The company said its Premix & Feed Specialties segment recorded strong operating margins in each of the past two quarters, reaching the guidance of 7% due to performance in growth geographies, including China and Indonesia.

Acquisitions and investments were a big part of Nutreco's efforts in 2012, and the firm committed several-million euros to research and development in addition to direct investments in production capabilities. The company opened an upgraded swine research facility in the Netherlands as well as a new shrimp research unit in China.

Nesse said Nutreco's research and development budget now tops 25 million euros annually to support a growing demand for "more sustainable, high-added-value nutritional solutions."

 

Nutreco financial statement, million euros

 

2012

2011

% change

Revenue

5,229.1

4,721.1

10.8

EBITDA before exceptional items from continuing operations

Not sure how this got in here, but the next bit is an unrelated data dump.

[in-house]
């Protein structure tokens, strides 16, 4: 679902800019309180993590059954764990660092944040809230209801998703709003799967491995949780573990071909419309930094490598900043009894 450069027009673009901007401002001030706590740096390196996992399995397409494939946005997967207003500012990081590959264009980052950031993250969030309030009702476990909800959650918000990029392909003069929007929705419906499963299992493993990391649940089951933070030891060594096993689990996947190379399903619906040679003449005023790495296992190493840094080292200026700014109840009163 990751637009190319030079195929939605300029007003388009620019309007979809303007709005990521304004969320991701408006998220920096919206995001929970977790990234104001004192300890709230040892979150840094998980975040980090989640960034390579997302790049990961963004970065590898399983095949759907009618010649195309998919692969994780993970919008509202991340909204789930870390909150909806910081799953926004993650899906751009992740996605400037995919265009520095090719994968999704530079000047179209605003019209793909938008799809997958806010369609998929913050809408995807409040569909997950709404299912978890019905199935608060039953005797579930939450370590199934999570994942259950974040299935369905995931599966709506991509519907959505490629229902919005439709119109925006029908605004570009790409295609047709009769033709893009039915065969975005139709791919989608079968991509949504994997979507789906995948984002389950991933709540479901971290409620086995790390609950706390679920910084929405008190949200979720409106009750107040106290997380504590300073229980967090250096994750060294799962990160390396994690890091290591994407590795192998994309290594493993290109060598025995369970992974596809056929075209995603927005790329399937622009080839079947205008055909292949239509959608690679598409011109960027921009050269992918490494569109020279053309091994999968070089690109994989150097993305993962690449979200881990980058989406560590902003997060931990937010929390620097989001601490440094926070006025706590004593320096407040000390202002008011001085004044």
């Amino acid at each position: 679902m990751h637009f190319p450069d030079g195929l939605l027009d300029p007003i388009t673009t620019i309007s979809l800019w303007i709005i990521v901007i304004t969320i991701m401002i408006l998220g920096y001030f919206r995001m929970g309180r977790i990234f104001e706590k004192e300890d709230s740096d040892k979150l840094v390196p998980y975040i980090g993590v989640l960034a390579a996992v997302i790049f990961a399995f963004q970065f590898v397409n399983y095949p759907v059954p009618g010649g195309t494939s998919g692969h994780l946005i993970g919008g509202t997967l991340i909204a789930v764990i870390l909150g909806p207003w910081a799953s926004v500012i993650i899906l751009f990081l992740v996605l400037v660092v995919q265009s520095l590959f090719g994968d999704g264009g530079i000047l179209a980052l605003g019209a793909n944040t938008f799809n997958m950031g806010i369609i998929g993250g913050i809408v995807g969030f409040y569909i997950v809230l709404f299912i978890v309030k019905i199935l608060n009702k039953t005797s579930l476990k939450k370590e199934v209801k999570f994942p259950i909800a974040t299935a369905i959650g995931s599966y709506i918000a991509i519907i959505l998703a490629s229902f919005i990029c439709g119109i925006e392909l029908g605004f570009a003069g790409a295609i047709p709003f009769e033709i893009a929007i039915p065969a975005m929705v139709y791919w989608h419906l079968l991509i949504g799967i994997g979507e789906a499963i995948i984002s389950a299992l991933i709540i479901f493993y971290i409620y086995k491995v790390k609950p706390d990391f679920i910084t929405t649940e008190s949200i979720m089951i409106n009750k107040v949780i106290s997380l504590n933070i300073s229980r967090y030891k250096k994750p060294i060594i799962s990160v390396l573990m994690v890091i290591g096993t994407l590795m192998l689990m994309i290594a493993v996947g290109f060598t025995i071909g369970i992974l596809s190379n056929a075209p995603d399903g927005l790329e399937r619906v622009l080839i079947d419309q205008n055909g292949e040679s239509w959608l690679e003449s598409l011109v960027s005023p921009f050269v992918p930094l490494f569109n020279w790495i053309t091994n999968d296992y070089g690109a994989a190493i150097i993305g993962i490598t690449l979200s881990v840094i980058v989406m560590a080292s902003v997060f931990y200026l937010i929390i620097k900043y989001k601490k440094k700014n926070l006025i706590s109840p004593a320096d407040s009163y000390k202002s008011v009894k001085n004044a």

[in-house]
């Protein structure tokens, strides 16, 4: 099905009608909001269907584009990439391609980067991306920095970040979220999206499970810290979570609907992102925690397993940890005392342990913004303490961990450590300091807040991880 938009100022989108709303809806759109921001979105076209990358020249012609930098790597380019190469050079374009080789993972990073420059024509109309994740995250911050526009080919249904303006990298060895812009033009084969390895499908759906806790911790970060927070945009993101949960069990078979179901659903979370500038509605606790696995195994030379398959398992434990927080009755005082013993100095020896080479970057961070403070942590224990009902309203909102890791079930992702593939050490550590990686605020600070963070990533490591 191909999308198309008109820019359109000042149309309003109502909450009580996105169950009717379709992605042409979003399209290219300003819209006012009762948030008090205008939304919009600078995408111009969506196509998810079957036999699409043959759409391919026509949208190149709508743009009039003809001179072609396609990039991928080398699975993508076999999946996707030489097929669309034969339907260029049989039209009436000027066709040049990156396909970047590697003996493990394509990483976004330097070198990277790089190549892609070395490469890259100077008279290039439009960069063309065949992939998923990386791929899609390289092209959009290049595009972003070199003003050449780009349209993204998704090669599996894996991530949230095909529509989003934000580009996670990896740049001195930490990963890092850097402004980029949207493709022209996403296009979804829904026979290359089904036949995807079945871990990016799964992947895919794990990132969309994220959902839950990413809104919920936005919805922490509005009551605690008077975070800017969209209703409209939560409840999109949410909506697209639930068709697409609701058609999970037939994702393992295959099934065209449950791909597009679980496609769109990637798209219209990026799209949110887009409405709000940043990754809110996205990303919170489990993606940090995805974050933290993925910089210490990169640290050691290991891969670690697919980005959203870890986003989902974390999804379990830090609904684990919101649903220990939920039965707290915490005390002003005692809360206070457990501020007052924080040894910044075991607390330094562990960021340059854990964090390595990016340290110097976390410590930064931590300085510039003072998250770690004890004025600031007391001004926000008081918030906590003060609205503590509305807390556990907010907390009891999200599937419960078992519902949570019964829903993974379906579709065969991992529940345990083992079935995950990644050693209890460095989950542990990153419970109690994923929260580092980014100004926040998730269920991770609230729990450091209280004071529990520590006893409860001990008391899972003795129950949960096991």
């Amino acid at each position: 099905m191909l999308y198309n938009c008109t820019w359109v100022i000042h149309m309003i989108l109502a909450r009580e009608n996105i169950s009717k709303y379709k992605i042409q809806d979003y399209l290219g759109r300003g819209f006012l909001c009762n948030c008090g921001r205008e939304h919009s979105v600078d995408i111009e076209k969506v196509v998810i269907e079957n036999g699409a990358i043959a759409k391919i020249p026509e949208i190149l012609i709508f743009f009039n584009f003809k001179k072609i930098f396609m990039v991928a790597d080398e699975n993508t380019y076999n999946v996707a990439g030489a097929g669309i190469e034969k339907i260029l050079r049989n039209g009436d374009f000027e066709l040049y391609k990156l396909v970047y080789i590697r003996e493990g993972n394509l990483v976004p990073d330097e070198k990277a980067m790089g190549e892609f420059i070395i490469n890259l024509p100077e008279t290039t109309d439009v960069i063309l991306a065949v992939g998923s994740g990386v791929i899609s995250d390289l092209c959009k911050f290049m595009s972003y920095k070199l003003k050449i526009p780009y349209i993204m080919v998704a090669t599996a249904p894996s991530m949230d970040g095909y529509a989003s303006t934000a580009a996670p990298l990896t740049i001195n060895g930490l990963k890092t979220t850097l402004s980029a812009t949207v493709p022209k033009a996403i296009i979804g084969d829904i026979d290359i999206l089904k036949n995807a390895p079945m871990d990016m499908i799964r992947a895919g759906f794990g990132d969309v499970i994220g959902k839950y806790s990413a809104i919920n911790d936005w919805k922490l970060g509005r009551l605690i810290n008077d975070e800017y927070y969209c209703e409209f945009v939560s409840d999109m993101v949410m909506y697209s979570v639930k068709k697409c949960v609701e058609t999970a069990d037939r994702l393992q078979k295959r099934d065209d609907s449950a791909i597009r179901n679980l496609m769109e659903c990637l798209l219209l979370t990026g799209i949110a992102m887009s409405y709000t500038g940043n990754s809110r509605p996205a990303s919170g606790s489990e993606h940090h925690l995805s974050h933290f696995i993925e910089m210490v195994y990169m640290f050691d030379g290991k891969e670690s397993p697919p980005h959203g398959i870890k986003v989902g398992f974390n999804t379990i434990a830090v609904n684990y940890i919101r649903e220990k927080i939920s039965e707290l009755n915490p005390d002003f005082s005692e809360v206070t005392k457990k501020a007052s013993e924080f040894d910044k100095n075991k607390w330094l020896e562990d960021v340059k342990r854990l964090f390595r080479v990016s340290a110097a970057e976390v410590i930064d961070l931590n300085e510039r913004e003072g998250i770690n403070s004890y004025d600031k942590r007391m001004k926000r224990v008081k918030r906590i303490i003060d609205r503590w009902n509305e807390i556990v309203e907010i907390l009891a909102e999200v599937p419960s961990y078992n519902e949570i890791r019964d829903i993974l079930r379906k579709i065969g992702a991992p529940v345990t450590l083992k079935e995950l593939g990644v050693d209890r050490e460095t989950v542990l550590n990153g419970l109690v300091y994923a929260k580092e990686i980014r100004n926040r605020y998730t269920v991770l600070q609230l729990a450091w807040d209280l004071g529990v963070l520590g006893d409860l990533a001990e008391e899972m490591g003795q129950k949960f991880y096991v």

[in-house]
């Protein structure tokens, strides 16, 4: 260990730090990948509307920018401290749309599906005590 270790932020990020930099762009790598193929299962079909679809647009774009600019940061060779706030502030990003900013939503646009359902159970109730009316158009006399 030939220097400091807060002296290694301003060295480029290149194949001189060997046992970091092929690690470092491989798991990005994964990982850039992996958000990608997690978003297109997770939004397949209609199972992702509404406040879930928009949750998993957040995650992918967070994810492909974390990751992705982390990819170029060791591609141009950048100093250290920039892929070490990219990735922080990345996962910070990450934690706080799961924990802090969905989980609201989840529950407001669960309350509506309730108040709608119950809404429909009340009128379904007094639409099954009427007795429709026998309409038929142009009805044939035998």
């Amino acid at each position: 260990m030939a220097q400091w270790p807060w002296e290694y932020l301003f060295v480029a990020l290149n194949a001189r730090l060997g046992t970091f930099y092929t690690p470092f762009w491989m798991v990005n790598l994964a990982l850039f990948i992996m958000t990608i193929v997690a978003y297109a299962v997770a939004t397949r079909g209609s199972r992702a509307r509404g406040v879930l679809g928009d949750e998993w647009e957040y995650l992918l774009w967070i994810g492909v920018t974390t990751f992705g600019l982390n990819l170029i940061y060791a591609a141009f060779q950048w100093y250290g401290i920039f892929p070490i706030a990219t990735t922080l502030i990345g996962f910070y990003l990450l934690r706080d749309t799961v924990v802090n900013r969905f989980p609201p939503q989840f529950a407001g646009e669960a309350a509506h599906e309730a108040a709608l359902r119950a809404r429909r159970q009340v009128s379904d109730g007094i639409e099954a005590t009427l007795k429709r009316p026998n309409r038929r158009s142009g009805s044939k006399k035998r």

320.2

285.5

12.1

EBITA by segment

Animal Nutrition

149.1

142.4

4.7

Fish Feed

142.0

118.7

19.6

Corporate

-29.0

-29.5

-1.7

Total segment EBITA

262.1

231.6

13.2

Total result for the period

177.6

131.2

35.4

Earnings per share (euros)

4.53

3.59

26.2

Dividend per ordinary share (euros)

2.05

1.80

13.9

 

Volume:85 Issue:08

Dean concludes 'strong year'

Dean concludes 'strong year'

DEAN Foods Co. has reported significantly improved income for its fourth quarter and full year in 2012, reflecting the company's initial public offering of its WhiteWave division and the sale of its Morningstar division.

The fourth quarter "marked the successful conclusion of a strong year," chief executive officer Gregg Tanner said.

He said the company's now primary business -- fluid milk -- despite a highly inflationary commodity cost environment, significantly outperformed expectations, reflecting the successful pass-through of commodity prices.

Dean's financial results are shown in the Table.

 

Breaking paradigm

For its fluid milk operations, which are organized as Fresh Dairy Direct, Dean said commodity costs rose in the second half of the year, especially in the fourth quarter, due to higher prices for raw milk, but the fourth-quarter gross profit per gallon was improved from the third quarter and the year-before period.